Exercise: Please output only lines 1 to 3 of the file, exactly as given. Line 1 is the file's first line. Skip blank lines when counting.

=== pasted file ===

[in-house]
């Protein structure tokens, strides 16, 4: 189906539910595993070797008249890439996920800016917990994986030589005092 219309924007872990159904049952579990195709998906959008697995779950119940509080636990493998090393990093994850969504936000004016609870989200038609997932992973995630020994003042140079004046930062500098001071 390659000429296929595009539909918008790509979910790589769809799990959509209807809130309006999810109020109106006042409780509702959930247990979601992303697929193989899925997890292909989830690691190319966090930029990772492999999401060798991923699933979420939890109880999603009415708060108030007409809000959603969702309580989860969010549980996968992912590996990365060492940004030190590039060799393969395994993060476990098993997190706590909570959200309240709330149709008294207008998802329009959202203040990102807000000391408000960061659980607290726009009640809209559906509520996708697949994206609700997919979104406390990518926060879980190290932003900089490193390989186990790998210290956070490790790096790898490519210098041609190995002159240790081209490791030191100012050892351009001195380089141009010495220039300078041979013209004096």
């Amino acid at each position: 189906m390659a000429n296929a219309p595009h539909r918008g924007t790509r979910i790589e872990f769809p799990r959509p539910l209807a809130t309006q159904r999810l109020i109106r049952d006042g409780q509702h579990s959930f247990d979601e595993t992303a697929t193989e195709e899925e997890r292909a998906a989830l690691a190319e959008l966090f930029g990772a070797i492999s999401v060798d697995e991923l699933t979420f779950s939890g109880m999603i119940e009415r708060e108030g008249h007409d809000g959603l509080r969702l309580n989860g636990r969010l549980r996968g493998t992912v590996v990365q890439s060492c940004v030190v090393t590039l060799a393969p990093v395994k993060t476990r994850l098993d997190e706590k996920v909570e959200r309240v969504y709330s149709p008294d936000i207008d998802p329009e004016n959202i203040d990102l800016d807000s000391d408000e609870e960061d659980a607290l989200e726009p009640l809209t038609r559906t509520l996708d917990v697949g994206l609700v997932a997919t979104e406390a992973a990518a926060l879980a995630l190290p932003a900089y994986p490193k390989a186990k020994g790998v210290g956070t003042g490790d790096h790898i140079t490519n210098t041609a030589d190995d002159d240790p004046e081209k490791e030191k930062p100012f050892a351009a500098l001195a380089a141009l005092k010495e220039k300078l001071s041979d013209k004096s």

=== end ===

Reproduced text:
[in-house]
């Protein structure tokens, strides 16, 4: 189906539910595993070797008249890439996920800016917990994986030589005092 219309924007872990159904049952579990195709998906959008697995779950119940509080636990493998090393990093994850969504936000004016609870989200038609997932992973995630020994003042140079004046930062500098001071 390659000429296929595009539909918008790509979910790589769809799990959509209807809130309006999810109020109106006042409780509702959930247990979601992303697929193989899925997890292909989830690691190319966090930029990772492999999401060798991923699933979420939890109880999603009415708060108030007409809000959603969702309580989860969010549980996968992912590996990365060492940004030190590039060799393969395994993060476990098993997190706590909570959200309240709330149709008294207008998802329009959202203040990102807000000391408000960061659980607290726009009640809209559906509520996708697949994206609700997919979104406390990518926060879980190290932003900089490193390989186990790998210290956070490790790096790898490519210098041609190995002159240790081209490791030191100012050892351009001195380089141009010495220039300078041979013209004096």
């Amino acid at each position: 189906m390659a000429n296929a219309p595009h539909r918008g924007t790509r979910i790589e872990f769809p799990r959509p539910l209807a809130t309006q159904r999810l109020i109106r049952d006042g409780q509702h579990s959930f247990d979601e595993t992303a697929t193989e195709e899925e997890r292909a998906a989830l690691a190319e959008l966090f930029g990772a070797i492999s999401v060798d697995e991923l699933t979420f779950s939890g109880m999603i119940e009415r708060e108030g008249h007409d809000g959603l509080r969702l309580n989860g636990r969010l549980r996968g493998t992912v590996v990365q890439s060492c940004v030190v090393t590039l060799a393969p990093v395994k993060t476990r994850l098993d997190e706590k996920v909570e959200r309240v969504y709330s149709p008294d936000i207008d998802p329009e004016n959202i203040d990102l800016d807000s000391d408000e609870e960061d659980a607290l989200e726009p009640l809209t038609r559906t509520l996708d917990v697949g994206l609700v997932a997919t979104e406390a992973a990518a926060l879980a995630l190290p932003a900089y994986p490193k390989a186990k020994g790998v210290g956070t003042g490790d790096h790898i140079t490519n210098t041609a030589d190995d002159d240790p004046e081209k490791e030191k930062p100012f050892a351009a500098l001195a380089a141009l005092k010495e220039k300078l001071s041979d013209k004096s």